You have asked me to present a paper on the history of the term “objective justification,” The reason for such a request is quite clear. Ever since the publication of the Declaration of the American Lutheran Church in 1938, and particularly since the appearance of its successor, the Common Confession, there has not only been much discussion about the general content of these documents, but particularly also concerning their presentation of the doctrine of justification. The real point of the discussion was, of course, the doctrine itself, particularly the thought that in Jesus Christ God has already declared the entire world righteous, entirely apart from the faith of man. But gradually the terminology of an “objective” justification became more and more of an issue, so that finally—in spite of a misleading antecedent which speaks of the redemptive work of Christ rather than of a judicial verdict of God—the mere parenthetical inclusion of the term in Art. VI of the Common Confession (“This is sometimes spoken of as objective justification”) was presented by its defenders as a victory for Synodical Conference theology. While we could not share this elation because of the serious defects of the definition, others began to criticize the term “objective justification” itself. It was claimed that this expression is more or less of an innovation, a mere local use, and without standing in good theological literature. The implication was that differences on such a point of terminology should not be permitted to become a major issue. All this certainly calls for an inquiry into the history and use of the term, both within the Synodical Conference and without. For the sake of completeness this study must include also its synonyms which speak of “general” or “universal” justification, as well as its substance as stated above.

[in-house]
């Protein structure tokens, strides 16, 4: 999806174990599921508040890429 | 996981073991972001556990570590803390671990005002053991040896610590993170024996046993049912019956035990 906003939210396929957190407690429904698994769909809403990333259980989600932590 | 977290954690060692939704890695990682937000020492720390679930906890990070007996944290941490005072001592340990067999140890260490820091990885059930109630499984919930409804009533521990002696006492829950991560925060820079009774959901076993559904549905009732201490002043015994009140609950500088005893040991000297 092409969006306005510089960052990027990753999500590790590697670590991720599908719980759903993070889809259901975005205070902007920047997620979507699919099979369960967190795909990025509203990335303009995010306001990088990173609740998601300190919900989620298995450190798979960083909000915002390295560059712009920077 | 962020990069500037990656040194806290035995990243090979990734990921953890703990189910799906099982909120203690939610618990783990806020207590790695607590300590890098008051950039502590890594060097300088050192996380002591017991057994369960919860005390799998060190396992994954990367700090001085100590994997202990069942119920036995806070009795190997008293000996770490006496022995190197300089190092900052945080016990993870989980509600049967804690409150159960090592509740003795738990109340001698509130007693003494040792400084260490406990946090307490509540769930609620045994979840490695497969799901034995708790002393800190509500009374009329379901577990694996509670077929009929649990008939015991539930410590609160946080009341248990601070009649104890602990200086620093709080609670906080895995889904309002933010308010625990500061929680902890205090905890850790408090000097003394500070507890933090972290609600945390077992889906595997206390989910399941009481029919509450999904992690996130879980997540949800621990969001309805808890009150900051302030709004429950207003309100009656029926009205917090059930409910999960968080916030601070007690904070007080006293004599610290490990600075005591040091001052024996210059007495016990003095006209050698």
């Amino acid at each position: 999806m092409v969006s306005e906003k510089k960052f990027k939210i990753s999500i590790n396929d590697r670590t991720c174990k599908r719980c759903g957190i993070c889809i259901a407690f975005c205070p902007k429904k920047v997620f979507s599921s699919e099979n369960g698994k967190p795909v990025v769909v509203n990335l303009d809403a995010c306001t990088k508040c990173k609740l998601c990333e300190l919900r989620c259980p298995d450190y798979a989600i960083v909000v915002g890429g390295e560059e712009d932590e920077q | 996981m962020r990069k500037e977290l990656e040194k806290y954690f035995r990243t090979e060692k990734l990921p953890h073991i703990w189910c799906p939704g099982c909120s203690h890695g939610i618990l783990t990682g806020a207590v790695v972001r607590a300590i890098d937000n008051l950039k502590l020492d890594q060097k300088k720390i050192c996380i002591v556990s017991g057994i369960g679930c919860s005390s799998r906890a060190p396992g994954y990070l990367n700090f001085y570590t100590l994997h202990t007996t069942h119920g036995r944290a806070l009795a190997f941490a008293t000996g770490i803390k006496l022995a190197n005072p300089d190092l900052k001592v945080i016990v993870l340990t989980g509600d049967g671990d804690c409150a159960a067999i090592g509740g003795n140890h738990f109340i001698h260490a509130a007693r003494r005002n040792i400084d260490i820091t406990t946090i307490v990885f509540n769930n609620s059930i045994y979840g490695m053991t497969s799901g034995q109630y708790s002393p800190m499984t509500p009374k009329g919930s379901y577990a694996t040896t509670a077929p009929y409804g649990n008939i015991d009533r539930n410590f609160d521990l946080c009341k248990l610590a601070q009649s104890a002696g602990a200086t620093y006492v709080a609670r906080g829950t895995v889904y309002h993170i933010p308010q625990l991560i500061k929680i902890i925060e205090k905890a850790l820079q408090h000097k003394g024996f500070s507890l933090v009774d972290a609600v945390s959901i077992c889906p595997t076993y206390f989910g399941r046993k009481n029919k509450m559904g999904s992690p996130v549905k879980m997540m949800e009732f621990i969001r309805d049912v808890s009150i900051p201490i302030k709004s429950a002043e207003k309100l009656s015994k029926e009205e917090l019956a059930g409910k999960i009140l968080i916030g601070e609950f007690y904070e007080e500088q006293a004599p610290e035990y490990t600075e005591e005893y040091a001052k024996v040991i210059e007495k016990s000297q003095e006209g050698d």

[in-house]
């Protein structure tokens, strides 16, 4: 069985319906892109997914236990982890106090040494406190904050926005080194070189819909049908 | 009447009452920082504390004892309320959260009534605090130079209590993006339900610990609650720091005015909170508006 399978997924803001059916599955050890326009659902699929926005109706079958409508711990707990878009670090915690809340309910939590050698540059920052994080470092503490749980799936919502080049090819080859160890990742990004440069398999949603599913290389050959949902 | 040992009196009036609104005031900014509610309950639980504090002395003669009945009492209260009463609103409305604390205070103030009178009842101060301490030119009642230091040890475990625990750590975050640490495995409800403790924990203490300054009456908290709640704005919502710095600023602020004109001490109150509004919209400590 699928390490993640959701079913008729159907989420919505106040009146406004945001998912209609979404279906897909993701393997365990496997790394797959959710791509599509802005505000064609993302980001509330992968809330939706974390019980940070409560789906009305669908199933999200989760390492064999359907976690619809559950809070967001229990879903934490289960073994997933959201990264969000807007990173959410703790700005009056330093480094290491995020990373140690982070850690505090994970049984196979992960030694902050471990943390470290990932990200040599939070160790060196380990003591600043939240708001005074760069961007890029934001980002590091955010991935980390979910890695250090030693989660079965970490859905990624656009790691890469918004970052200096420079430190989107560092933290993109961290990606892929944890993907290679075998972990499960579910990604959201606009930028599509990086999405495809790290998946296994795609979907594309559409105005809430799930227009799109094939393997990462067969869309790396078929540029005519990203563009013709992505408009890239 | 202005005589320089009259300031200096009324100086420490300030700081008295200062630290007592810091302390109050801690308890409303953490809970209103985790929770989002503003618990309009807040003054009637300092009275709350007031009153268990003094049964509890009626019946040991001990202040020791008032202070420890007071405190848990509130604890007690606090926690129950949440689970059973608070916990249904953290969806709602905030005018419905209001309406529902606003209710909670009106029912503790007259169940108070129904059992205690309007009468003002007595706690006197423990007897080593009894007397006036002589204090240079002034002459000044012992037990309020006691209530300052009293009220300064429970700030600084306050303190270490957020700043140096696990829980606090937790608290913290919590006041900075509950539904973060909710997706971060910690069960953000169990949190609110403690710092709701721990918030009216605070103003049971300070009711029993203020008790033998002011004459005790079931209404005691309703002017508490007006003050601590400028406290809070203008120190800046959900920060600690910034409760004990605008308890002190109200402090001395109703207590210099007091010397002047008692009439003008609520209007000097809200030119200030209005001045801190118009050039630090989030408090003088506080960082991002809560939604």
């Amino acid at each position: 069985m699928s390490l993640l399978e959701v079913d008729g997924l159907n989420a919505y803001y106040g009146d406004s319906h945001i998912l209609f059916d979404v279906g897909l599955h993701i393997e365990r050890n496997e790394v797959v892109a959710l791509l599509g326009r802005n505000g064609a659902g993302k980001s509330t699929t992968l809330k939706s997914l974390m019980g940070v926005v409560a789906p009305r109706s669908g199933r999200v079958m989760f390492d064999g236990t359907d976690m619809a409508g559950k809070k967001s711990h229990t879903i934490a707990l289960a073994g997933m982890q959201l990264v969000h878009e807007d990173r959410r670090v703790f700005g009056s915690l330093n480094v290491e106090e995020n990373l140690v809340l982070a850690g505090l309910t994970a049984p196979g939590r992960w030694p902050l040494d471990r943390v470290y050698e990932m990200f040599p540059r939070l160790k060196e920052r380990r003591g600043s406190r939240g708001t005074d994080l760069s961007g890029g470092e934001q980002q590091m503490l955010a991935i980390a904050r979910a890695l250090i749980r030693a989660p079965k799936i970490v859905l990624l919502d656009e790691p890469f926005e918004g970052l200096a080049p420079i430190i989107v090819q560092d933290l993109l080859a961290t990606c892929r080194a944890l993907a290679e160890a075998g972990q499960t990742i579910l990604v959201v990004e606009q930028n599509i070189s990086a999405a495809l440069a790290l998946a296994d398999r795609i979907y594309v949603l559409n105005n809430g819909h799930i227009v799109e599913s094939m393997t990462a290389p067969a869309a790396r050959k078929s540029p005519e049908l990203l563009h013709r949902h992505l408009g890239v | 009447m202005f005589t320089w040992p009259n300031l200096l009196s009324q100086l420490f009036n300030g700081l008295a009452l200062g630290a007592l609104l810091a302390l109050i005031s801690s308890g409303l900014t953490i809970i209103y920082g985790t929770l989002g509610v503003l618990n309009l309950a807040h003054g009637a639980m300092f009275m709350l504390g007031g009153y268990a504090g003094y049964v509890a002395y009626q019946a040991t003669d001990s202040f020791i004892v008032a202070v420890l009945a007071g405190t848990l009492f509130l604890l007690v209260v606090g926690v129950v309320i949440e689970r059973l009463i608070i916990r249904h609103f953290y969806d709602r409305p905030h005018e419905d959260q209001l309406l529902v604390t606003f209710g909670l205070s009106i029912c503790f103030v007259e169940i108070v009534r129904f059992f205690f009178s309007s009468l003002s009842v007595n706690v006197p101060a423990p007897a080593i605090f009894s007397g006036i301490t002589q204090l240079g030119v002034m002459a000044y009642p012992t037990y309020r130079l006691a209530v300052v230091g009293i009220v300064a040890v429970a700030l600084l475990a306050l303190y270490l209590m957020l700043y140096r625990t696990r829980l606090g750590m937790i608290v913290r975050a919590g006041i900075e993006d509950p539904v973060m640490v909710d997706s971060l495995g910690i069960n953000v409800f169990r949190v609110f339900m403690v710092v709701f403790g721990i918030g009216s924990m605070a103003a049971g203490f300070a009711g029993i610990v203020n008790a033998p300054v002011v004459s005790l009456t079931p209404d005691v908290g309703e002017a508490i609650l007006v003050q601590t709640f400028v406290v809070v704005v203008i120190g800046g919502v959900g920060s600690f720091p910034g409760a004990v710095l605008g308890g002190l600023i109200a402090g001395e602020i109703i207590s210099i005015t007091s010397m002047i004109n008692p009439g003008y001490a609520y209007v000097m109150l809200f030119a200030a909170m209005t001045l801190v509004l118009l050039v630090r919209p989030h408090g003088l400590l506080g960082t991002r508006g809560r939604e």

In tracing the use of the term “objective justification” in Synodical Conference literature one finds that, apart from the frequency with which it occurs in recent years, it was generally used rather sparingly, and usually in close connection with equivalent expressions (“general” or “universal” justification) which seem to be added by way of explanation.